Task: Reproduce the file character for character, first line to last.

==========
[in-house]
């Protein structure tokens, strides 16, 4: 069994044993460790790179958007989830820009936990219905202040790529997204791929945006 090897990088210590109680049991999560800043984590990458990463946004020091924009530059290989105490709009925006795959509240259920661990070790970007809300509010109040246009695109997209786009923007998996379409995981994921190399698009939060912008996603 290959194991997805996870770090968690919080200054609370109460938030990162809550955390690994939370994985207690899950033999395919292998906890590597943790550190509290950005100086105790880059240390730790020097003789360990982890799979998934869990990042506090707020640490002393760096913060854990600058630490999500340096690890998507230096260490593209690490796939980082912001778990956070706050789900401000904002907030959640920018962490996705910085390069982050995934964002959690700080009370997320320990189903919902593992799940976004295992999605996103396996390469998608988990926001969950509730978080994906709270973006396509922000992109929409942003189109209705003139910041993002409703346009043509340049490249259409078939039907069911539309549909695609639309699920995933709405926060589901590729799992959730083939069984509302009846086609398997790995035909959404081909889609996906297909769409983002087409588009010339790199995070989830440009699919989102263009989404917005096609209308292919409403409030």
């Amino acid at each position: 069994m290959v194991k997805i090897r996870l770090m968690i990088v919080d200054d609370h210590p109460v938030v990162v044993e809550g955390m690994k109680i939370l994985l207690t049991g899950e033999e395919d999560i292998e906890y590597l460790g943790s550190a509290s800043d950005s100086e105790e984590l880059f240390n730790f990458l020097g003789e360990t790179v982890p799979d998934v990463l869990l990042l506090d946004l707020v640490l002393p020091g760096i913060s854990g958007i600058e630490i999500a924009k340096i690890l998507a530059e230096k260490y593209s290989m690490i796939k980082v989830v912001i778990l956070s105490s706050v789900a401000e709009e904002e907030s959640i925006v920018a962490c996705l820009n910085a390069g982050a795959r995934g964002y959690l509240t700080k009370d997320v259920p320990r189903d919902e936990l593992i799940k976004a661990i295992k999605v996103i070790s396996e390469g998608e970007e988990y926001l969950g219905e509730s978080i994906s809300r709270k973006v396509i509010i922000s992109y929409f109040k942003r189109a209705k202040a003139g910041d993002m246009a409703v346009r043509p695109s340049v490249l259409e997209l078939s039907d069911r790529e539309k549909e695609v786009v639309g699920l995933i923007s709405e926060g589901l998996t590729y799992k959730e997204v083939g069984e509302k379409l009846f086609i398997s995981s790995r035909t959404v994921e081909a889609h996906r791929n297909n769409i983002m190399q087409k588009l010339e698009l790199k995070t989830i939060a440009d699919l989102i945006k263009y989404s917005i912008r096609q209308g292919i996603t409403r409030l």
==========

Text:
[in-house]
């Protein structure tokens, strides 16, 4: 069994044993460790790179958007989830820009936990219905202040790529997204791929945006 090897990088210590109680049991999560800043984590990458990463946004020091924009530059290989105490709009925006795959509240259920661990070790970007809300509010109040246009695109997209786009923007998996379409995981994921190399698009939060912008996603 290959194991997805996870770090968690919080200054609370109460938030990162809550955390690994939370994985207690899950033999395919292998906890590597943790550190509290950005100086105790880059240390730790020097003789360990982890799979998934869990990042506090707020640490002393760096913060854990600058630490999500340096690890998507230096260490593209690490796939980082912001778990956070706050789900401000904002907030959640920018962490996705910085390069982050995934964002959690700080009370997320320990189903919902593992799940976004295992999605996103396996390469998608988990926001969950509730978080994906709270973006396509922000992109929409942003189109209705003139910041993002409703346009043509340049490249259409078939039907069911539309549909695609639309699920995933709405926060589901590729799992959730083939069984509302009846086609398997790995035909959404081909889609996906297909769409983002087409588009010339790199995070989830440009699919989102263009989404917005096609209308292919409403409030």
């Amino acid at each position: 069994m290959v194991k997805i090897r996870l770090m968690i990088v919080d200054d609370h210590p109460v938030v990162v044993e809550g955390m690994k109680i939370l994985l207690t049991g899950e033999e395919d999560i292998e906890y590597l460790g943790s550190a509290s800043d950005s100086e105790e984590l880059f240390n730790f990458l020097g003789e360990t790179v982890p799979d998934v990463l869990l990042l506090d946004l707020v640490l002393p020091g760096i913060s854990g958007i600058e630490i999500a924009k340096i690890l998507a530059e230096k260490y593209s290989m690490i796939k980082v989830v912001i778990l956070s105490s706050v789900a401000e709009e904002e907030s959640i925006v920018a962490c996705l820009n910085a390069g982050a795959r995934g964002y959690l509240t700080k009370d997320v259920p320990r189903d919902e936990l593992i799940k976004a661990i295992k999605v996103i070790s396996e390469g998608e970007e988990y926001l969950g219905e509730s978080i994906s809300r709270k973006v396509i509010i922000s992109y929409f109040k942003r189109a209705k202040a003139g910041d993002m246009a409703v346009r043509p695109s340049v490249l259409e997209l078939s039907d069911r790529e539309k549909e695609v786009v639309g699920l995933i923007s709405e926060g589901l998996t590729y799992k959730e997204v083939g069984e509302k379409l009846f086609i398997s995981s790995r035909t959404v994921e081909a889609h996906r791929n297909n769409i983002m190399q087409k588009l010339e698009l790199k995070t989830i939060a440009d699919l989102i945006k263009y989404s917005i912008r096609q209308g292919i996603t409403r409030l």